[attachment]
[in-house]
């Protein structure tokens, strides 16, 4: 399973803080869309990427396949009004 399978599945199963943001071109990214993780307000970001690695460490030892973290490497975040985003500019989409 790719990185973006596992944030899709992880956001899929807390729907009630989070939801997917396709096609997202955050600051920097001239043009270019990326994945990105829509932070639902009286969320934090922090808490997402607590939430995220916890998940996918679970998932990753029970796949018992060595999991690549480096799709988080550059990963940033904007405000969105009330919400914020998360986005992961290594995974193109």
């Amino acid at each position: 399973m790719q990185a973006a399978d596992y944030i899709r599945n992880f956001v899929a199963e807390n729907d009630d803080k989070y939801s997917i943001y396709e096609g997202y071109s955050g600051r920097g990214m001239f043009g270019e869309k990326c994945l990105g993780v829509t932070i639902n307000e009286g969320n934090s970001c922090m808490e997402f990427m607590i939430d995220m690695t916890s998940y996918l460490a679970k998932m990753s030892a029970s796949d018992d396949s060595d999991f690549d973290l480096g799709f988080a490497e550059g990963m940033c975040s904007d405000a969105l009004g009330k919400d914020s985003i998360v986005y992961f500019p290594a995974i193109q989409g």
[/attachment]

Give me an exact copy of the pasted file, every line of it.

[in-house]
């Protein structure tokens, strides 16, 4: 399973803080869309990427396949009004 399978599945199963943001071109990214993780307000970001690695460490030892973290490497975040985003500019989409 790719990185973006596992944030899709992880956001899929807390729907009630989070939801997917396709096609997202955050600051920097001239043009270019990326994945990105829509932070639902009286969320934090922090808490997402607590939430995220916890998940996918679970998932990753029970796949018992060595999991690549480096799709988080550059990963940033904007405000969105009330919400914020998360986005992961290594995974193109």
């Amino acid at each position: 399973m790719q990185a973006a399978d596992y944030i899709r599945n992880f956001v899929a199963e807390n729907d009630d803080k989070y939801s997917i943001y396709e096609g997202y071109s955050g600051r920097g990214m001239f043009g270019e869309k990326c994945l990105g993780v829509t932070i639902n307000e009286g969320n934090s970001c922090m808490e997402f990427m607590i939430d995220m690695t916890s998940y996918l460490a679970k998932m990753s030892a029970s796949d018992d396949s060595d999991f690549d973290l480096g799709f988080a490497e550059g990963m940033c975040s904007d405000a969105l009004g009330k919400d914020s985003i998360v986005y992961f500019p290594a995974i193109q989409g």